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Trump heads into final debate with little formal prep, expects to focus on Hunter Biden, China

Trump allies are hoping that if Biden is given more time to speak in this debate, he might utter a gaffe or give answers that could hurt him with voters.
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NASHVILLE, Tenn. — President Donald Trump is expected by aides and advisers to raise Hunter Biden and China throughout the final presidential debate here on Thursday and has been counseled by allies not to interrupt as much as he did in the first faceoff.

Trump allies are hoping that if Joe Biden is given more time to speak than in the first debate — when Trump repeatedly interrupted him — it will provide an opportunity for Biden to make a gaffe or give answers they believe will hurt him with voters. It’s unclear though how much Trump will follow that strategy, since he disregarded much of the advice he was given before the first debate.

Trump has done even less traditional debate prep for this second and final contest, according to multiple people familiar with the discussions. A few back-and-forth practice meetings took place on Air Force One over the last week while the president was traveling to battleground states. Those sparring rounds were more topic-oriented discussions with aides, however, and did not resemble formal sessions.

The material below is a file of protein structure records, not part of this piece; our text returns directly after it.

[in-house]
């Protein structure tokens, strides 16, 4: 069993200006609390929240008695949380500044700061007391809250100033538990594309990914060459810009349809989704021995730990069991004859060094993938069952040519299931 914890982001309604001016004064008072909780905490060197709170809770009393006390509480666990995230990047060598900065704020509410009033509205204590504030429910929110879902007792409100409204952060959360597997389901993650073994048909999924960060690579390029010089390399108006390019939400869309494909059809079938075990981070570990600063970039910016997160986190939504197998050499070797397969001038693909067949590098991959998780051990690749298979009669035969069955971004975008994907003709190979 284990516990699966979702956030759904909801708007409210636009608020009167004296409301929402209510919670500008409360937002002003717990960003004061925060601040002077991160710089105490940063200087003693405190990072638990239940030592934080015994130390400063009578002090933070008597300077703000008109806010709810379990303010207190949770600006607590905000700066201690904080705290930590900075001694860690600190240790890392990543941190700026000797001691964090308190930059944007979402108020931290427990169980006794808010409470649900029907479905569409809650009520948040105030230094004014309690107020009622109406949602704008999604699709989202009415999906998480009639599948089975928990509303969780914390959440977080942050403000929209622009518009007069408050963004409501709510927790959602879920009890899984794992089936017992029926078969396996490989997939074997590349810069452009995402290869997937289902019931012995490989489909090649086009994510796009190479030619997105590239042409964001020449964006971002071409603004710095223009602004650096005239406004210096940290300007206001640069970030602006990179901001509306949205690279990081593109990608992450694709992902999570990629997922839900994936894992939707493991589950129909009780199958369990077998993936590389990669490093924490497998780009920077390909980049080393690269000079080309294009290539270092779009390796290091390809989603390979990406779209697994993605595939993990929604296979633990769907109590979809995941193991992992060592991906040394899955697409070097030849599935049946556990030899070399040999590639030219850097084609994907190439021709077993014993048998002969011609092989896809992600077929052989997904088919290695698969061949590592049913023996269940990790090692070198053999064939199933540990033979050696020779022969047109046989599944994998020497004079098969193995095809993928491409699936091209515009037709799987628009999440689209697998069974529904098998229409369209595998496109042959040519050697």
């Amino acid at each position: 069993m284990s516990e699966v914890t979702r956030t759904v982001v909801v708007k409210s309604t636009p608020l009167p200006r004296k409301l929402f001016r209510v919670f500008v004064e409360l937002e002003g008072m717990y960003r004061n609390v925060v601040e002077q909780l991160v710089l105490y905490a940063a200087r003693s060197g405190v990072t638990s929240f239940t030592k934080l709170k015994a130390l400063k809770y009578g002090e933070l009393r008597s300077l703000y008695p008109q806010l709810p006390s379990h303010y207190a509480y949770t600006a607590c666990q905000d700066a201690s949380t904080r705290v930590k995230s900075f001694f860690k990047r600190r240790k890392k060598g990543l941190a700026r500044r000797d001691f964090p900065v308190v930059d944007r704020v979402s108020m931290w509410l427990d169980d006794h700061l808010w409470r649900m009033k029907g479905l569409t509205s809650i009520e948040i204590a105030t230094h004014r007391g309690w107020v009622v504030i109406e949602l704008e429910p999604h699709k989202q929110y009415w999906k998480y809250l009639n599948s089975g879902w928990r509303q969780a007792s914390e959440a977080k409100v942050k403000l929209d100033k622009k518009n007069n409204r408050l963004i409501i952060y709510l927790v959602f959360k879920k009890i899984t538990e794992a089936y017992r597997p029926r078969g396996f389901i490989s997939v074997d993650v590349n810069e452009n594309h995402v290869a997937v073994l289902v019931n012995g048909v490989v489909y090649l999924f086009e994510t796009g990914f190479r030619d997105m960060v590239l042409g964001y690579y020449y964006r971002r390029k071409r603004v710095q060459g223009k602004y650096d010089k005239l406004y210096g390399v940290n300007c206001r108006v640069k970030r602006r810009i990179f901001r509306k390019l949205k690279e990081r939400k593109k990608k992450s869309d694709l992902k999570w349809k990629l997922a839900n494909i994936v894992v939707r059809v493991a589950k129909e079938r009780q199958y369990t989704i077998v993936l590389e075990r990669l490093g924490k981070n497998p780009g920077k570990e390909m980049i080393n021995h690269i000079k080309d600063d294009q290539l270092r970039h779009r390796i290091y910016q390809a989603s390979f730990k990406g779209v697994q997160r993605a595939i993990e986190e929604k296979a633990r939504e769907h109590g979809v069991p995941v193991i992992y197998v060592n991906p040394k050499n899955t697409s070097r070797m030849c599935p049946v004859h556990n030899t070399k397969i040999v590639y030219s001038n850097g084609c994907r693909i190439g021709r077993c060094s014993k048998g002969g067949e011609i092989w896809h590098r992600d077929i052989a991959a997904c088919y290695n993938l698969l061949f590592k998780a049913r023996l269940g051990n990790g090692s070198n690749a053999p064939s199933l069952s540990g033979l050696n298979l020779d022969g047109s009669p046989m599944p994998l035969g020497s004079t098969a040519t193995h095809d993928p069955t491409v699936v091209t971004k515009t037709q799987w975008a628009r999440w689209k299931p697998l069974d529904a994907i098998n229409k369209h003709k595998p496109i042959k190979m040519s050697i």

“What am I doing to prepare? I'm doing this,” Trump told reporters on Monday. “I've done very well in debates. And, you know, you do what you do. You just do what you do. "

The team that helped prepare the president last time did not reassemble this time around, partially because several of them were still recovering from the coronavirus, including outside adviser Kellyanne Conway and former New Jersey Gov. Chris Christie.

“The president prepares for debates by being president,” said campaign communications director Tim Murtaugh.

Image: BESTPIX - Nashville Prepares For Final Presidential Debate Ahead Of Election
A worker cleans newly installed plexiglass shields on the debate stage on Oct. 21, 2020 ahead of the presidential debate in Nashville, Tenn.Justin Sullivan / Getty Images

Unlike the first debate, Trump and Biden will have their microphones muted during the two minute period that they are given to respond to the moderator's questions. Trump has indicated he is not pleased with the new microphone-muting adjustment and says he will plan to speak up when he feels it’s appropriate.

Another change to the debate will be two plexiglass barriers between the candidates’ lecterns on stage, an adjustment made “at the recommendation of the commission’s medical advisers,” said a co-chair on the Commission on Presidential Debates, Frank Fahrenkopf Jr.

“I’m not sure that the Trump campaign wanted it," he said on MSNBC.